Most people probably learn about Lilith from C.S. Lewis, who mentions her in The Lion, the Witch and the Wardrobe.
The Clan of Lilith, according to a quick Google search, is a designation used by people who've read too many vampire novels.
But Wes White enters new territory with his newly released novel Clan of Lilith: The Oldest Conspiracy.
According to publisher Wasteland Press, this is a mystery and suspense novel, but don't be fooled, it's more than that. Wes is a well known figure in the independent wing of the Church of God, and his story-line is based around British Israel: the Throne of David, Jeremiah, and Tea Tephi all get a mention.
But the distinctive element is Lilith, Adam's first wife.
Before Eve there was Lilith. C.S. Lewis says so, that that must be right. Lilith - according to legend - was a stroppy, feminist type who refused to submit to poor old indecisive Adam and then ran off.
I'm not making this up, some people apparently take this stuff seriously.
Wes' contribution - and it's probably a COG first - is to pit the surviving descendants of Lilith in a multi-millennia-long plot against... wait for it... the Throne of David.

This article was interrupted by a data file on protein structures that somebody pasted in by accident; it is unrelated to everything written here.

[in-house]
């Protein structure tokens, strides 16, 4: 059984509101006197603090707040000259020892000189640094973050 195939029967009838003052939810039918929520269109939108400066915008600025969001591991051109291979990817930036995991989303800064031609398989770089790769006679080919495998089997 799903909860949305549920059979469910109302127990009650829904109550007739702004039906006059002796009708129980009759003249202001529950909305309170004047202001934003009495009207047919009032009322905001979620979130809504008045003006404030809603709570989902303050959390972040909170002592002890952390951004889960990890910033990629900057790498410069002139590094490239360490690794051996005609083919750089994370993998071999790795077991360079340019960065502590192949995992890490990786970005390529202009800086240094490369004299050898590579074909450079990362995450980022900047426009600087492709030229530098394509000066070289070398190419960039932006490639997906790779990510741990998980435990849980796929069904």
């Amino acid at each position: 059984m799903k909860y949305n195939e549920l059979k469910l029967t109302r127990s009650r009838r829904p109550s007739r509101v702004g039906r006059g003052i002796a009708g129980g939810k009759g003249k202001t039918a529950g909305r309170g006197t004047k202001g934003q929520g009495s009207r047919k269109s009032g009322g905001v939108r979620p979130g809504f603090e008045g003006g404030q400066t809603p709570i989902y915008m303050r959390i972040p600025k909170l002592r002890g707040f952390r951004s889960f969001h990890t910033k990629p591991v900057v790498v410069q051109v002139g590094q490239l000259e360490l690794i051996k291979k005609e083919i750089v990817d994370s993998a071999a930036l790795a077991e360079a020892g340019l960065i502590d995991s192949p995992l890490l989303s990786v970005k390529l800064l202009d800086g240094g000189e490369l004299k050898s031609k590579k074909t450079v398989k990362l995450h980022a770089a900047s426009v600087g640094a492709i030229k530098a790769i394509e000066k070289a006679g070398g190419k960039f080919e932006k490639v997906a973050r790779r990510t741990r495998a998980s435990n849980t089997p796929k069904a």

And John Morgan will be amazed to learn who really bumped off Princess Di.
Again, this is a novel, not something by Steve Collins or Craig White, so it's not immediately apparent whether Wes is having a joke with us, or actually believes some of this material. All I can say is, as a novel it's not too bad if you're willing to suspend disbelief (just like you don't have to believe in Klingons to appreciate Star Trek.) I read it through in a single sitting and enjoyed Lilith immensely. It's not quite Dan Brown, of course (although there's an intrepid professor at the center of this story too), but Wes has put together a good yarn. If you're looking for something for light reading that's a little different, this may just be what you're after.
But could there really be descendants of Lilith out there, tirelessly and ruthlessly suppressing the truth about our origins and plotting the overthrow of the Windsor family?
Not in this reality!
If some time in the future The Journal reports that Wes, like a loose-lipped journalist in his book, disappears "to Australia where three months later he went missing. His mutilated remains were finally found in the outback. His death was listed as accidental, having been attacked by a pack of dingos." (p. 19)
... then maybe it'll be time to reconsider.